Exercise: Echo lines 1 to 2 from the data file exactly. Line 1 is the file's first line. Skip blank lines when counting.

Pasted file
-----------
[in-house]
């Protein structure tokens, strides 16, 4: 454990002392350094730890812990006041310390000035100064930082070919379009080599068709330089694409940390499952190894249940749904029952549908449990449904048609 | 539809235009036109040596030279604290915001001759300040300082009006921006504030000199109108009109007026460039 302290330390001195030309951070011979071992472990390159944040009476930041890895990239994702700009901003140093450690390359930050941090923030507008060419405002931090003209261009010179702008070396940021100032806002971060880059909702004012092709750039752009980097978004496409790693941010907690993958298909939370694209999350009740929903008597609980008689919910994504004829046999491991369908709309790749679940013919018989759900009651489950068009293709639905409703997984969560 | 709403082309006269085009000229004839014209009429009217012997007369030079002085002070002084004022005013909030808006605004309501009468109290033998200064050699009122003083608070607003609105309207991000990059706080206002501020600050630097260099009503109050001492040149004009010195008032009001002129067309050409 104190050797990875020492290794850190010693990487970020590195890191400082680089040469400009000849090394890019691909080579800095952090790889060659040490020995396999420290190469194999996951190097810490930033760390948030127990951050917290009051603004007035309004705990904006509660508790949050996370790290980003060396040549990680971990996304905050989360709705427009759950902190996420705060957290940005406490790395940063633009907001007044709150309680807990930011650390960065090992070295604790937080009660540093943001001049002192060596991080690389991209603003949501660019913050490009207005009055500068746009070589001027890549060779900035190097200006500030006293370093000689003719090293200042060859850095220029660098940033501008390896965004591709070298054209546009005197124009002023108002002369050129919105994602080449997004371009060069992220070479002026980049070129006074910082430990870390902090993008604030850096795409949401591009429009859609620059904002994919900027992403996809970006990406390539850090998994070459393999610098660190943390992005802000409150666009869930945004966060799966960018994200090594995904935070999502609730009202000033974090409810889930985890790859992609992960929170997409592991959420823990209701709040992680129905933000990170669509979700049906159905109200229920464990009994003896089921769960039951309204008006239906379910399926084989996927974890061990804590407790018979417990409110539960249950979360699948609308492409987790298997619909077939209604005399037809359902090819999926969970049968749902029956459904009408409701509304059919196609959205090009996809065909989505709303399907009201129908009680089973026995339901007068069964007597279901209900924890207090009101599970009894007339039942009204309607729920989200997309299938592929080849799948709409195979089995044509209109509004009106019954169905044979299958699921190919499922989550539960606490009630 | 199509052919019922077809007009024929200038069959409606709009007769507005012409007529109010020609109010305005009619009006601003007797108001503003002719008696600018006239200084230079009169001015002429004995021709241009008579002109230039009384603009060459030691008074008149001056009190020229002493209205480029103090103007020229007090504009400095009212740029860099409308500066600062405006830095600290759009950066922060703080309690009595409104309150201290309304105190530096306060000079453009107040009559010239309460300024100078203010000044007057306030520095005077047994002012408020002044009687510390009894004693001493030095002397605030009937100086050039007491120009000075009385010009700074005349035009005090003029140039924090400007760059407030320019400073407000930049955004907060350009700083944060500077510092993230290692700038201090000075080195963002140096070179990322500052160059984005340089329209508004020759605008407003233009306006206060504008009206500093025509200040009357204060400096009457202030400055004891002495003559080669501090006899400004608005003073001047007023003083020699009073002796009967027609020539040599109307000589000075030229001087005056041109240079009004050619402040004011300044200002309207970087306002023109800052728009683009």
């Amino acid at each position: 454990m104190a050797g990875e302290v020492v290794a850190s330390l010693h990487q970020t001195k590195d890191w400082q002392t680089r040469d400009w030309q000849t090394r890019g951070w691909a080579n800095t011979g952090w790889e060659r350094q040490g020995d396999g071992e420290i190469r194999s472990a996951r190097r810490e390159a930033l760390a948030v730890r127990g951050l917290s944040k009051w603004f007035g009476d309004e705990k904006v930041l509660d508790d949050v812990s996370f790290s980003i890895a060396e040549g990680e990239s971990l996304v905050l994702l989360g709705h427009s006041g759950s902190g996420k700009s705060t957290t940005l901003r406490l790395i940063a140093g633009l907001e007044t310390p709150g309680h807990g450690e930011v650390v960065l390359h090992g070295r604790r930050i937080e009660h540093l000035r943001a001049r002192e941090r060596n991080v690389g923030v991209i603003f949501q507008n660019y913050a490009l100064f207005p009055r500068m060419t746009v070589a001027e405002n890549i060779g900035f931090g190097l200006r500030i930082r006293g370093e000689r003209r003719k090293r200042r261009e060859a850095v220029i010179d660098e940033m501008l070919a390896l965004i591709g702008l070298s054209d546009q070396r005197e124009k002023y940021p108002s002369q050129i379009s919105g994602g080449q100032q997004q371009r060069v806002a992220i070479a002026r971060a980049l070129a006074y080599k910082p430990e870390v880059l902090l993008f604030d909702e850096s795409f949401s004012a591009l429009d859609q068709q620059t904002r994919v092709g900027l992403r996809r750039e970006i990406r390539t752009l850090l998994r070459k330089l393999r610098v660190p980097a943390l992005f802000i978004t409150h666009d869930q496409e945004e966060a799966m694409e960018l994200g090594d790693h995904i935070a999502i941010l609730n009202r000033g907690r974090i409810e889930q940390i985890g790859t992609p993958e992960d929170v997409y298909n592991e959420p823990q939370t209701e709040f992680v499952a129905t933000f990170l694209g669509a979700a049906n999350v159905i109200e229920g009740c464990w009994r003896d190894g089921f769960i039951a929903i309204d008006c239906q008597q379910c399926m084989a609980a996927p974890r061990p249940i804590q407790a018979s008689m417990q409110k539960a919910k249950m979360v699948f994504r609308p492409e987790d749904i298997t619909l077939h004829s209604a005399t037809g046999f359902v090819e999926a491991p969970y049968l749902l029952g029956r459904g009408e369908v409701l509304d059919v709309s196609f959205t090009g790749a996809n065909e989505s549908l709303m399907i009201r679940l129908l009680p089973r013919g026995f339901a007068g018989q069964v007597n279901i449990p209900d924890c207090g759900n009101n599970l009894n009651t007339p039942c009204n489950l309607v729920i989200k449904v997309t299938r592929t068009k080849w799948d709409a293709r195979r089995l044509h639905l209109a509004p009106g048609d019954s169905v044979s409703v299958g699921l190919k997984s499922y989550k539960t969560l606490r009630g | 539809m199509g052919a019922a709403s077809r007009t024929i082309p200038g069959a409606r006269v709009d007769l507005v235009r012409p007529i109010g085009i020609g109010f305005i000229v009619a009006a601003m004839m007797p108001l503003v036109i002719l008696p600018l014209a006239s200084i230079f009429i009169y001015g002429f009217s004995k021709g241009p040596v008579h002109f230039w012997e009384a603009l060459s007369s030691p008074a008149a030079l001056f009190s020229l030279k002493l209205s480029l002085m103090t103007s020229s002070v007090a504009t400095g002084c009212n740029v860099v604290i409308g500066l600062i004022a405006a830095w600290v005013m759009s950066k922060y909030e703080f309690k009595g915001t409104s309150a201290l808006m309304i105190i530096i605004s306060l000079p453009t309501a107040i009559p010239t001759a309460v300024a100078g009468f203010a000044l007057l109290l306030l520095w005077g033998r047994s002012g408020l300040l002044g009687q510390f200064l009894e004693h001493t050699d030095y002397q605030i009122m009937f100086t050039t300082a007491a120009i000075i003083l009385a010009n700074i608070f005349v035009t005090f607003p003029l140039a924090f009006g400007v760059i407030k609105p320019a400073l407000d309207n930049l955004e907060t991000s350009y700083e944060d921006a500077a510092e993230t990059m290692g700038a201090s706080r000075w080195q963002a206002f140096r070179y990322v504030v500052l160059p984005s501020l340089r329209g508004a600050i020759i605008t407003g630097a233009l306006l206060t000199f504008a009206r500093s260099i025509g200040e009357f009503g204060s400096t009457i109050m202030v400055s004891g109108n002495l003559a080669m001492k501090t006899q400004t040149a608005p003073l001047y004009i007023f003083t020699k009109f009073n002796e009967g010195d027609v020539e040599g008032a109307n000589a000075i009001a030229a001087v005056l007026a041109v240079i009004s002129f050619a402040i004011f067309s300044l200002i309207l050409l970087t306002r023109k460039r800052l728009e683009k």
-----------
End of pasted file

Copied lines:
[in-house]
């Protein structure tokens, strides 16, 4: 454990002392350094730890812990006041310390000035100064930082070919379009080599068709330089694409940390499952190894249940749904029952549908449990449904048609 | 539809235009036109040596030279604290915001001759300040300082009006921006504030000199109108009109007026460039 302290330390001195030309951070011979071992472990390159944040009476930041890895990239994702700009901003140093450690390359930050941090923030507008060419405002931090003209261009010179702008070396940021100032806002971060880059909702004012092709750039752009980097978004496409790693941010907690993958298909939370694209999350009740929903008597609980008689919910994504004829046999491991369908709309790749679940013919018989759900009651489950068009293709639905409703997984969560 | 709403082309006269085009000229004839014209009429009217012997007369030079002085002070002084004022005013909030808006605004309501009468109290033998200064050699009122003083608070607003609105309207991000990059706080206002501020600050630097260099009503109050001492040149004009010195008032009001002129067309050409 104190050797990875020492290794850190010693990487970020590195890191400082680089040469400009000849090394890019691909080579800095952090790889060659040490020995396999420290190469194999996951190097810490930033760390948030127990951050917290009051603004007035309004705990904006509660508790949050996370790290980003060396040549990680971990996304905050989360709705427009759950902190996420705060957290940005406490790395940063633009907001007044709150309680807990930011650390960065090992070295604790937080009660540093943001001049002192060596991080690389991209603003949501660019913050490009207005009055500068746009070589001027890549060779900035190097200006500030006293370093000689003719090293200042060859850095220029660098940033501008390896965004591709070298054209546009005197124009002023108002002369050129919105994602080449997004371009060069992220070479002026980049070129006074910082430990870390902090993008604030850096795409949401591009429009859609620059904002994919900027992403996809970006990406390539850090998994070459393999610098660190943390992005802000409150666009869930945004966060799966960018994200090594995904935070999502609730009202000033974090409810889930985890790859992609992960929170997409592991959420823990209701709040992680129905933000990170669509979700049906159905109200229920464990009994003896089921769960039951309204008006239906379910399926084989996927974890061990804590407790018979417990409110539960249950979360699948609308492409987790298997619909077939209604005399037809359902090819999926969970049968749902029956459904009408409701509304059919196609959205090009996809065909989505709303399907009201129908009680089973026995339901007068069964007597279901209900924890207090009101599970009894007339039942009204309607729920989200997309299938592929080849799948709409195979089995044509209109509004009106019954169905044979299958699921190919499922989550539960606490009630 | 199509052919019922077809007009024929200038069959409606709009007769507005012409007529109010020609109010305005009619009006601003007797108001503003002719008696600018006239200084230079009169001015002429004995021709241009008579002109230039009384603009060459030691008074008149001056009190020229002493209205480029103090103007020229007090504009400095009212740029860099409308500066600062405006830095600290759009950066922060703080309690009595409104309150201290309304105190530096306060000079453009107040009559010239309460300024100078203010000044007057306030520095005077047994002012408020002044009687510390009894004693001493030095002397605030009937100086050039007491120009000075009385010009700074005349035009005090003029140039924090400007760059407030320019400073407000930049955004907060350009700083944060500077510092993230290692700038201090000075080195963002140096070179990322500052160059984005340089329209508004020759605008407003233009306006206060504008009206500093025509200040009357204060400096009457202030400055004891002495003559080669501090006899400004608005003073001047007023003083020699009073002796009967027609020539040599109307000589000075030229001087005056041109240079009004050619402040004011300044200002309207970087306002023109800052728009683009």